Students' Attitudes Toward Education of Gifted Children and Competencies as Future Teachers: Case Study From Croatia

Students' Attitudes Toward Education of Gifted Children and Competencies as Future Teachers: Case Study From Croatia

Jasna Arrigoni (Faculty of Teacher Education, Croatia) and Sanja Tatalović Vorkapić (University of Rijeka, Croatia)
Copyright: © 2018 |Pages: 24
DOI: 10.4018/978-1-5225-3041-1.ch002
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Abstract

An important prerequisite for organizing a quality educational system for gifted children is well-trained teachers. In this chapter, the development of teacher competencies in gifted, through preservice teacher education coursework at the undergraduate level, is explored. Attitudes toward gifted children and their education are examined from the perspective of students enrolled at the Faculty of Teacher Education in Rijeka, Croatia. Pre-service teacher education students in both the early and preschool education program and the primary school education program were included in the research. Attitudes toward the course “Education of Gifted Children” were examined. Finally, attitudes about gifted children and their education by preservice teachers who had taken the “Education of Gifted Children” course were compared to the attitudes of those preservice teachers who had not taken the course. Results are discussed within the frame of the teachers' required competencies, attitudes, and study program modifications.
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Introduction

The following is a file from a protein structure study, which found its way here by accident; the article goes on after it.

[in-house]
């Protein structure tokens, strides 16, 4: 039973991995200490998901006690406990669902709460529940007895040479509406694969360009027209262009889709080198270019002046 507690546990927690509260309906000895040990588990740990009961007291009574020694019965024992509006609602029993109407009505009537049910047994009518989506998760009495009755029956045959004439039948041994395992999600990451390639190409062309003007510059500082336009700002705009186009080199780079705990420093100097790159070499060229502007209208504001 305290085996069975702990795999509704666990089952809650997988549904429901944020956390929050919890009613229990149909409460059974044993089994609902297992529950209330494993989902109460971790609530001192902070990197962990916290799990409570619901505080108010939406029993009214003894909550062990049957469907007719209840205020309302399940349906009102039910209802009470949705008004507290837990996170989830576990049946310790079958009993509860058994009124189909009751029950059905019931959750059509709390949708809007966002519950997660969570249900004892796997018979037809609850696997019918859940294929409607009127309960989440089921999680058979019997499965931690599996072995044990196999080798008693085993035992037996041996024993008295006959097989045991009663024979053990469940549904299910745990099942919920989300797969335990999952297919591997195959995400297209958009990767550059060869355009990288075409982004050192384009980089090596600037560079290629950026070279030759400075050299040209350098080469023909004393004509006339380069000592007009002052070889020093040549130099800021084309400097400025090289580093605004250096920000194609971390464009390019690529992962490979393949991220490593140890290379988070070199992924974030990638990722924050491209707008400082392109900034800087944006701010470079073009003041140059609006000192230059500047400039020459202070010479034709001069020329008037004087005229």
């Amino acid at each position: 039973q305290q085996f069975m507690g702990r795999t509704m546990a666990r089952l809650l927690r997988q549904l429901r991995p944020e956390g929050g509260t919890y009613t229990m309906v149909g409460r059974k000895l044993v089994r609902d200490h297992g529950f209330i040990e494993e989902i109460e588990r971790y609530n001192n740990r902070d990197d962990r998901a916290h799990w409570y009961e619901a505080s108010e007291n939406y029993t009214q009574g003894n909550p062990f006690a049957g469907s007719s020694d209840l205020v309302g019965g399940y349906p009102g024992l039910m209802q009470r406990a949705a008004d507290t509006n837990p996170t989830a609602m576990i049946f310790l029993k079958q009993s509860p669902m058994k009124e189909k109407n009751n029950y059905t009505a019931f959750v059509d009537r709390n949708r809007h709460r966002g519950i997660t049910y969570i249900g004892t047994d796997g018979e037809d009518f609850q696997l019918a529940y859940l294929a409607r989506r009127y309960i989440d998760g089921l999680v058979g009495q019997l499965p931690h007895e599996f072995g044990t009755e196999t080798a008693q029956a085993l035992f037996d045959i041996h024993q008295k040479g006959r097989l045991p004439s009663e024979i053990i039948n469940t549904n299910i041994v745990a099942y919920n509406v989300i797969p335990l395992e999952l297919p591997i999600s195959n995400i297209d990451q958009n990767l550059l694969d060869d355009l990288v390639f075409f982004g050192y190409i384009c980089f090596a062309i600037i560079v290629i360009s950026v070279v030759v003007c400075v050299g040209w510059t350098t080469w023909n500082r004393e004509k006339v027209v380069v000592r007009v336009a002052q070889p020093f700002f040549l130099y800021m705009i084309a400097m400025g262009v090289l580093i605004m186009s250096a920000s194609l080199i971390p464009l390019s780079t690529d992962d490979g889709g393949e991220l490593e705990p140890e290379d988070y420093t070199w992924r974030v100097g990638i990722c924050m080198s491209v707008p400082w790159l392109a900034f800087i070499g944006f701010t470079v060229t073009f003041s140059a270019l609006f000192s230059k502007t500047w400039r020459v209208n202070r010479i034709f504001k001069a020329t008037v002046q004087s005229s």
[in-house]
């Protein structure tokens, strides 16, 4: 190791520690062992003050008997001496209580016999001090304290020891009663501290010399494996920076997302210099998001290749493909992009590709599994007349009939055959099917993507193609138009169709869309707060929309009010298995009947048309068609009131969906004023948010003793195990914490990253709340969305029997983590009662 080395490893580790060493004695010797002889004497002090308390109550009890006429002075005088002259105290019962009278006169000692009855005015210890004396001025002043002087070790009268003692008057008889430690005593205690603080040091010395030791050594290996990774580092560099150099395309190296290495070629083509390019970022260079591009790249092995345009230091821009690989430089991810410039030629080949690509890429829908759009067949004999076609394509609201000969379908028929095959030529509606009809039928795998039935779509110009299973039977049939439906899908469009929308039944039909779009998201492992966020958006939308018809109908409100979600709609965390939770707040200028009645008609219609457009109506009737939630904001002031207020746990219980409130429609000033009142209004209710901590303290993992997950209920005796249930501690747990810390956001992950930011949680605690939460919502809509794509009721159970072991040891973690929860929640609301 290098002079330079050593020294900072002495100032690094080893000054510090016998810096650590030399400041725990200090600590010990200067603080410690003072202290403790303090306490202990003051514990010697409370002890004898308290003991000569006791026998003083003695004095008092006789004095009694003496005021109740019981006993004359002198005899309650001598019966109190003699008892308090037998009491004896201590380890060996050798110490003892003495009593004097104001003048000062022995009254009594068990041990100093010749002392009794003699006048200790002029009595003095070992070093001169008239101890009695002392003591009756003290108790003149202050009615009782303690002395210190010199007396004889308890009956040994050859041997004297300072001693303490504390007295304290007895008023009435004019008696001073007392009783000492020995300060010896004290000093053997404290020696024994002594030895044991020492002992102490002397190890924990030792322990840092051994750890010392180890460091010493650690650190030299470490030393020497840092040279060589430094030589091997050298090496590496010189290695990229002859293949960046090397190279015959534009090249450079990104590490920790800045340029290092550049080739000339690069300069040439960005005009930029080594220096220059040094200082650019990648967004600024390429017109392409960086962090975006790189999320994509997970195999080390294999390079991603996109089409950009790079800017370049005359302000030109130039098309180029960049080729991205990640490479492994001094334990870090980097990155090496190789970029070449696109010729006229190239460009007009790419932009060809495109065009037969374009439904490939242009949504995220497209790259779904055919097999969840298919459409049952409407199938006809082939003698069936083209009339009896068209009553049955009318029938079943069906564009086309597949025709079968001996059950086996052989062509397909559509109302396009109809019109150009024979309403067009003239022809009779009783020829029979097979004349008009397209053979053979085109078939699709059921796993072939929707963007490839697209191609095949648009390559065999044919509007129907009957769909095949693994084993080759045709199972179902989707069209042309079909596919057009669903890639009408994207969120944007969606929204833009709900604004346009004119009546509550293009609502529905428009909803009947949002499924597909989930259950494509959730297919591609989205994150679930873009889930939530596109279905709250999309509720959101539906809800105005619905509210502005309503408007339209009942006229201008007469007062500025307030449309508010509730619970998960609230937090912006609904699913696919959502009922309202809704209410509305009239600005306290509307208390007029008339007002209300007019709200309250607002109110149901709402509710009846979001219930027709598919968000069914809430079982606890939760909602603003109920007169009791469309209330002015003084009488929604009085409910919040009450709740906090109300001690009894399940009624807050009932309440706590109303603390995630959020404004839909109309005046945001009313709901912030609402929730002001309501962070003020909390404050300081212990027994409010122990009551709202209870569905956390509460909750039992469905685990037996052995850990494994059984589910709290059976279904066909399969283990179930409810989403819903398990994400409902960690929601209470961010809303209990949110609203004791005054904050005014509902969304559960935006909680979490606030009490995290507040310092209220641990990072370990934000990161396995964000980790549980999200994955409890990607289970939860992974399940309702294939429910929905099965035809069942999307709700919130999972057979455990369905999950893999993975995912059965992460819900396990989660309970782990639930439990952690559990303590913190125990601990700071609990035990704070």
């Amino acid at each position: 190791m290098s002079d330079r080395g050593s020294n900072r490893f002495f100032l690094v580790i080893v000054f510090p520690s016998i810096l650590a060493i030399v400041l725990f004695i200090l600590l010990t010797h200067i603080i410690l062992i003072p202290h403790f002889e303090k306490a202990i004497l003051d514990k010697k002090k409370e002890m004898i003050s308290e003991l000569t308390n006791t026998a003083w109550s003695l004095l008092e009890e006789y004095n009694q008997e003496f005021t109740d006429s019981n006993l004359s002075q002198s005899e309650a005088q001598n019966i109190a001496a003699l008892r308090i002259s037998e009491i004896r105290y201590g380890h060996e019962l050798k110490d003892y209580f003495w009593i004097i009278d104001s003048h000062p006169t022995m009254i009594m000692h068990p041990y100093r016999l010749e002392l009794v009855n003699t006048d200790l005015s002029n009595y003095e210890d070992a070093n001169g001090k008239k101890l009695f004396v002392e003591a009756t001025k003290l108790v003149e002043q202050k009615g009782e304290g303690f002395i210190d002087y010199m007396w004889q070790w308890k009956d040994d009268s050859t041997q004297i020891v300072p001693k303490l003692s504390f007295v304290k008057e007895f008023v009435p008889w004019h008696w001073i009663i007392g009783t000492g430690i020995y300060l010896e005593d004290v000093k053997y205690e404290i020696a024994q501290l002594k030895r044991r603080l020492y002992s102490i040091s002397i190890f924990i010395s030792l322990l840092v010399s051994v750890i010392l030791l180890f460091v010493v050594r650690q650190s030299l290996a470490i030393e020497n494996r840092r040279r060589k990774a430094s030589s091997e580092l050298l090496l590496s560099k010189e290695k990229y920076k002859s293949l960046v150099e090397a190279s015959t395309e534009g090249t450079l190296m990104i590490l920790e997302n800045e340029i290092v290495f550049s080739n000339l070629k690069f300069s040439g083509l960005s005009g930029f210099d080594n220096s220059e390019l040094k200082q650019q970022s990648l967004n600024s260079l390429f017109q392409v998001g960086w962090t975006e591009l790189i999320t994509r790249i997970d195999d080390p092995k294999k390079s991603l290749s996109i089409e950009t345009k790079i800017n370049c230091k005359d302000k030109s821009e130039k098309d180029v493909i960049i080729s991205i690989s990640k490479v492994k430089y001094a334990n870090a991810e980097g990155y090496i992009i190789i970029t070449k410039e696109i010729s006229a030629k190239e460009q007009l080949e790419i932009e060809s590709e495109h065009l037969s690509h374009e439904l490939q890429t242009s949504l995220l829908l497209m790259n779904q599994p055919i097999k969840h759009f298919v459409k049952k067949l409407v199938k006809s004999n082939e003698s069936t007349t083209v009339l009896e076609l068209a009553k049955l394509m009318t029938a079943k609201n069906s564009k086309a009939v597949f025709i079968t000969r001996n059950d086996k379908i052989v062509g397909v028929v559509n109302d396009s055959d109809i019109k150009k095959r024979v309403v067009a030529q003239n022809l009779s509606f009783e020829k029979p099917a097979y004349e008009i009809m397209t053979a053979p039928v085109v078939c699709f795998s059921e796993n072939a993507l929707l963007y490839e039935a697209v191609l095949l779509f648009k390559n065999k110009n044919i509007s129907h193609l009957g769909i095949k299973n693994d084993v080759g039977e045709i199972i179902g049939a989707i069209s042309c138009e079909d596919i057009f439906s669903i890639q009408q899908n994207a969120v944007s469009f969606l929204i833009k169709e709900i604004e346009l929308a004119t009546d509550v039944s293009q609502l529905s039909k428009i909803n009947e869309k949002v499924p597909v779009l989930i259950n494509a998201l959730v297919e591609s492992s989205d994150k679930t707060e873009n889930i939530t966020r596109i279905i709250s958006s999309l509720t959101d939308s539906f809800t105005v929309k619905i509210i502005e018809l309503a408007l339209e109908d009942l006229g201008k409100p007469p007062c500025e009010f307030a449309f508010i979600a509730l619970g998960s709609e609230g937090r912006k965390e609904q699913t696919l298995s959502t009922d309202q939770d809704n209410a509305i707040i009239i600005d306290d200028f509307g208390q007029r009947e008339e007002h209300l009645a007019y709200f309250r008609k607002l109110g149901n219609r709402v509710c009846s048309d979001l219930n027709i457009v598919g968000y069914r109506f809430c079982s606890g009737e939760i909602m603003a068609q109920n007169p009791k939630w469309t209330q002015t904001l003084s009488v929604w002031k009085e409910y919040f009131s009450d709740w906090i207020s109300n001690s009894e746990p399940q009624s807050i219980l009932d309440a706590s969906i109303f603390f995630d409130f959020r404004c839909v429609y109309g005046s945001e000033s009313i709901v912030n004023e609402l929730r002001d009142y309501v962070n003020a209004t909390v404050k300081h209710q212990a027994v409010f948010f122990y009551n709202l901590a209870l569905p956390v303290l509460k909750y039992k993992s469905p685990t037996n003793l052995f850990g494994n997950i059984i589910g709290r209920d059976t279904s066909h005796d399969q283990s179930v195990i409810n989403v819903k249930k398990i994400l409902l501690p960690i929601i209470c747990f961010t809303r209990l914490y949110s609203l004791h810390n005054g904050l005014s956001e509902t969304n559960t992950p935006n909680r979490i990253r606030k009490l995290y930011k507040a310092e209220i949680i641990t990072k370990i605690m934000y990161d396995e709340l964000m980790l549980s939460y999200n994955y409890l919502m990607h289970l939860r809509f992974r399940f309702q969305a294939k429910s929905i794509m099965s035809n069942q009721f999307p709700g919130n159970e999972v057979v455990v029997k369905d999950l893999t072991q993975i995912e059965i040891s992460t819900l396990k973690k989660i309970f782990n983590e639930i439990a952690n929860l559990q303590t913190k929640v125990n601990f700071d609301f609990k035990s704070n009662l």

The progress of any society is often reflected in its most gifted individuals through their innovations and solutions to societal problems. The recognition and nurturing of such individuals is an essential duty of the educational system and teachers. Gifted learners, when nurtured, can become social change agents, and their education may influence societal economic growth (Hanushek, 2012). Talented individuals represent the part of society which can, to the greatest extent, contribute to the prosperity of the country. Renzulli (2002), points out that although talented individuals do represent significant social change agents, the gifted may also demonstrate other components, such as; optimism, courage, passion in a field of interest, sensitivity and empathy for other people’s problems, physical and mental strength, and vision. Teacher education University level programs must develop competencies for new teachers working with gifted students. New teachers’ attitudes towards the phenomenon of giftedness, gifted individuals, and their education is extremely important. The following is a review of one gifted preparation program for future teachers at the University of Rijeka in Croatia.

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